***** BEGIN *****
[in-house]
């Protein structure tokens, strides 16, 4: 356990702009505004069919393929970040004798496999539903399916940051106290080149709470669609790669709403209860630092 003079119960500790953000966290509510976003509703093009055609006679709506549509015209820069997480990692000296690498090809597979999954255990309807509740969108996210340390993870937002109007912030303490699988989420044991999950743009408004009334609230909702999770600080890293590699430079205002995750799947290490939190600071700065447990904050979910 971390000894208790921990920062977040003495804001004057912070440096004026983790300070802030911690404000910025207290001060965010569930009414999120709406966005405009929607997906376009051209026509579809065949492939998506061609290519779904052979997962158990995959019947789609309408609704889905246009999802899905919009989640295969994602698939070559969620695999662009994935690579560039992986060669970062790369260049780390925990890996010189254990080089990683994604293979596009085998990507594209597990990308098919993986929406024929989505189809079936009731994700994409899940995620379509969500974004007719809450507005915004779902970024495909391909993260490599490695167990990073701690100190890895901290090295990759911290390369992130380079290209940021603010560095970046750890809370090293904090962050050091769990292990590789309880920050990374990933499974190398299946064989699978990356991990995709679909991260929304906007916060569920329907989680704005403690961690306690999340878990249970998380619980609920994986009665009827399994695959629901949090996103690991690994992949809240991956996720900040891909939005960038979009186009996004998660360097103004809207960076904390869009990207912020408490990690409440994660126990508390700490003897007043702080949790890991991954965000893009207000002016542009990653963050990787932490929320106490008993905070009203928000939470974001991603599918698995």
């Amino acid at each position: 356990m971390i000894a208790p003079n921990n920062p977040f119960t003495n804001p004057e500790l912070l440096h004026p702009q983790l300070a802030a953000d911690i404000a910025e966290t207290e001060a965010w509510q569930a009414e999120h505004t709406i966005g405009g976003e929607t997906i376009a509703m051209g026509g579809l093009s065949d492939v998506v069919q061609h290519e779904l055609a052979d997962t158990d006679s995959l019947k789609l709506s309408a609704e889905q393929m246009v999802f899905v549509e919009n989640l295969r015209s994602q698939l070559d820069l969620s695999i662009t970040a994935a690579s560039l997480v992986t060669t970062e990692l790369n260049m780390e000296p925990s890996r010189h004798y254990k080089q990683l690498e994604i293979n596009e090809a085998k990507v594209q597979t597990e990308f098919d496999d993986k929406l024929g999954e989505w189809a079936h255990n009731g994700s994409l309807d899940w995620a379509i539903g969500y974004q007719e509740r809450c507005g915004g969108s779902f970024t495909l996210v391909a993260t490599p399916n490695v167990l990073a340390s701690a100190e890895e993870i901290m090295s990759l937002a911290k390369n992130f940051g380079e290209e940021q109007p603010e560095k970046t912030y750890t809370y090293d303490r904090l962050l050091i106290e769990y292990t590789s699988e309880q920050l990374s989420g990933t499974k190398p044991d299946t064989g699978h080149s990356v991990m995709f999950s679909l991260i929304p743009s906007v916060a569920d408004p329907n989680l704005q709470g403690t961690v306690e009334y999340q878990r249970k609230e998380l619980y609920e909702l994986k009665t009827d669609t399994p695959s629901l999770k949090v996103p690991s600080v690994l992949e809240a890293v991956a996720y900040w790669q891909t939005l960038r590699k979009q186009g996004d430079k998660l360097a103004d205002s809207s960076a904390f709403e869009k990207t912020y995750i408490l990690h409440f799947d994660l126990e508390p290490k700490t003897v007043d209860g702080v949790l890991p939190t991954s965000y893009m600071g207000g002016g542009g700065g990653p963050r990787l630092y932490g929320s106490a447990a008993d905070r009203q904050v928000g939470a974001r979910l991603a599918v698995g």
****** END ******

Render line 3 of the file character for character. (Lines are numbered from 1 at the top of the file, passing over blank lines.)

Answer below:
């Amino acid at each position: 356990m971390i000894a208790p003079n921990n920062p977040f119960t003495n804001p004057e500790l912070l440096h004026p702009q983790l300070a802030a953000d911690i404000a910025e966290t207290e001060a965010w509510q569930a009414e999120h505004t709406i966005g405009g976003e929607t997906i376009a509703m051209g026509g579809l093009s065949d492939v998506v069919q061609h290519e779904l055609a052979d997962t158990d006679s995959l019947k789609l709506s309408a609704e889905q393929m246009v999802f899905v549509e919009n989640l295969r015209s994602q698939l070559d820069l969620s695999i662009t970040a994935a690579s560039l997480v992986t060669t970062e990692l790369n260049m780390e000296p925990s890996r010189h004798y254990k080089q990683l690498e994604i293979n596009e090809a085998k990507v594209q597979t597990e990308f098919d496999d993986k929406l024929g999954e989505w189809a079936h255990n009731g994700s994409l309807d899940w995620a379509i539903g969500y974004q007719e509740r809450c507005g915004g969108s779902f970024t495909l996210v391909a993260t490599p399916n490695v167990l990073a340390s701690a100190e890895e993870i901290m090295s990759l937002a911290k390369n992130f940051g380079e290209e940021q109007p603010e560095k970046t912030y750890t809370y090293d303490r904090l962050l050091i106290e769990y292990t590789s699988e309880q920050l990374s989420g990933t499974k190398p044991d299946t064989g699978h080149s990356v991990m995709f999950s679909l991260i929304p743009s906007v916060a569920d408004p329907n989680l704005q709470g403690t961690v306690e009334y999340q878990r249970k609230e998380l619980y609920e909702l994986k009665t009827d669609t399994p695959s629901l999770k949090v996103p690991s600080v690994l992949e809240a890293v991956a996720y900040w790669q891909t939005l960038r590699k979009q186009g996004d430079k998660l360097a103004d205002s809207s960076a904390f709403e869009k990207t912020y995750i408490l990690h409440f799947d994660l126990e508390p290490k700490t003897v007043d209860g702080v949790l890991p939190t991954s965000y893009m600071g207000g002016g542009g700065g990653p963050r990787l630092y932490g929320s106490a447990a008993d905070r009203q904050v928000g939470a974001r979910l991603a599918v698995g």